Joint Seminar: Estuarine mixing and exchange flow in an isohaline framework

For estuaries, which are transitions zones between rivers and the ocean and where the density is dominated by salinity, the isohaline framework offers new perspectives of analysing estuarine mixing and exchange flow.

Mixing. It has been recently shown (Burchard, 2020) that the long-term averaged mixing (reduction rate of salinity variance) in an estuarine volume bounded by a moving isohaline of salinity S amounts to M(S)=S2Qr , where Qr is the river discharge. With this universal law of estuarine mixing, the mixing per salinity class amounts to m(S)=dM(S)/dS=2SQr. In a numerical model, this mixing is composed of parameterised (physical) mixing and numerical mixing due to the truncation error of advection schemes (Klingbeil et al., 2014). To quantify this in an isohaline framework, the local mixing rates are binned into salinity classes for each water column giving the local mixing per salinity class, showing for each salinity class the horizontal composition of m. Long-term averaging and integration of total mixing (sum of physical and numerical mixing) over the isohaline surface gives the universal law.

Exchange flow. The diahaline velocity can be calculated by means of binning local layer thicknesses into salinity classes, taking the isohaline slope into consideration. Integration of over the entire isohaline surface and long-term averaging gives the diahaline volume transport which should be equal to Qr. The local composition shows a diahaline exchange flow with some regions of up-estuary (towards lower salinity) volume transport and more pronounced regions of down-estuary (towards higher salinity) volume transport. Integrating separately over all up-estuary and down-estuary contributions gives the diahaline exchange flow.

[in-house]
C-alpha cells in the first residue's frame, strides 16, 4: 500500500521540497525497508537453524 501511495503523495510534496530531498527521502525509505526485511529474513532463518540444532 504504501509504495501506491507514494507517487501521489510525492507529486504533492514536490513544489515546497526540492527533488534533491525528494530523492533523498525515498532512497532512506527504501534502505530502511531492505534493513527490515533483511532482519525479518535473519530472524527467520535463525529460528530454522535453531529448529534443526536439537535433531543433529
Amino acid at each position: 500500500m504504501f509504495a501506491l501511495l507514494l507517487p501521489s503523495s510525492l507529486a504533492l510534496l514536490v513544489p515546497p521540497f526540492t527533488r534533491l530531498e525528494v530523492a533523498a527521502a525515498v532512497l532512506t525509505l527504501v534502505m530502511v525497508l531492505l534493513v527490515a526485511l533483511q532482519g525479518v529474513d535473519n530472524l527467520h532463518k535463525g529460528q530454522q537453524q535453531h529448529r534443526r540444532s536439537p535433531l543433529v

Connection between mixing and exchange flow. Locally, mixing per salinity class and the diahaline velocity are connected through a fundamental relation: The diahaline velocity equals minus half of the S-gradient of the local mixing per salinity class. This relation is shown for a realistic estuarine application to the Baltic Sea. For large-scale ocean applications, comparable diapycnal concepts have been developed Ferrari et al. (2016).



Burchard, H., A universal law of estuarine mixing. J. Phys. Oceanogr., 50, 81-93, 2020.

Ferrari, R., Mashayek, A., McDougall, T. J., Nikurashin, M., & Campin, J. M. Turning ocean mixing upside down. J. Phys. Oceanogr., 46, 2239-2261, 2016.

Klingbeil, K., M. Mohammadi-Aragh, U. Gräwe, and H. Burchard, Quantification of spurious dissipation and mixing – Discrete Variance Decay in a Finite-Volume framework, Ocean Modelling, 81, 49-64, 2014.

Li, X., M. Lorenz, K. Klingbeil, E. Chrysagi, U. Gräwe, J. Wu, H. Burchard, Diahaline mixing and exchange flow in a large multi-outlet estuary with islands, J. Phys. Oceanogr., 52, 2111-2127, 2022.




13:30–14:30 Uhr


Bundesstr. 53, room 022/023
Seminar Room 022/023, Ground Floor, Bundesstrasse 53, 20146 Hamburg, Hamburg


Hans Burchard, Leibniz Institute for Baltic Sea Research


Bo Liu

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